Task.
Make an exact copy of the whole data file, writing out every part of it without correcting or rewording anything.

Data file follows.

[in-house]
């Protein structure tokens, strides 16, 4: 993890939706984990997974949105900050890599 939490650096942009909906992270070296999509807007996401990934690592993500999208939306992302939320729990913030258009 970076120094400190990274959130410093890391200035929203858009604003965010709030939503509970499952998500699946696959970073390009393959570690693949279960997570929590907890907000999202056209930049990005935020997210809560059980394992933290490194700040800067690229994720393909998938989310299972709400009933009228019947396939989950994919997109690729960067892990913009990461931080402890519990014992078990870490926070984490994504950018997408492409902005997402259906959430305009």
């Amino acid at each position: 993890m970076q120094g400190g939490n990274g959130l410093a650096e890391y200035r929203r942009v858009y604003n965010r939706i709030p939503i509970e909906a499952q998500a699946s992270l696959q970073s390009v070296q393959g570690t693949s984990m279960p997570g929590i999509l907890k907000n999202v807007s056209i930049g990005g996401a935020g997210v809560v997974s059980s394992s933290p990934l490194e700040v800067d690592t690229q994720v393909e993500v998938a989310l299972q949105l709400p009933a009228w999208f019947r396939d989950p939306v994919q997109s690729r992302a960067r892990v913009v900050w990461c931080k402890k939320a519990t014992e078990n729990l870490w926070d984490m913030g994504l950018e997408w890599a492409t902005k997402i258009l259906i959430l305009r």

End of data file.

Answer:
[in-house]
């Protein structure tokens, strides 16, 4: 993890939706984990997974949105900050890599 939490650096942009909906992270070296999509807007996401990934690592993500999208939306992302939320729990913030258009 970076120094400190990274959130410093890391200035929203858009604003965010709030939503509970499952998500699946696959970073390009393959570690693949279960997570929590907890907000999202056209930049990005935020997210809560059980394992933290490194700040800067690229994720393909998938989310299972709400009933009228019947396939989950994919997109690729960067892990913009990461931080402890519990014992078990870490926070984490994504950018997408492409902005997402259906959430305009």
């Amino acid at each position: 993890m970076q120094g400190g939490n990274g959130l410093a650096e890391y200035r929203r942009v858009y604003n965010r939706i709030p939503i509970e909906a499952q998500a699946s992270l696959q970073s390009v070296q393959g570690t693949s984990m279960p997570g929590i999509l907890k907000n999202v807007s056209i930049g990005g996401a935020g997210v809560v997974s059980s394992s933290p990934l490194e700040v800067d690592t690229q994720v393909e993500v998938a989310l299972q949105l709400p009933a009228w999208f019947r396939d989950p939306v994919q997109s690729r992302a960067r892990v913009v900050w990461c931080k402890k939320a519990t014992e078990n729990l870490w926070d984490m913030g994504l950018e997408w890599a492409t902005k997402i258009l259906i959430l305009r």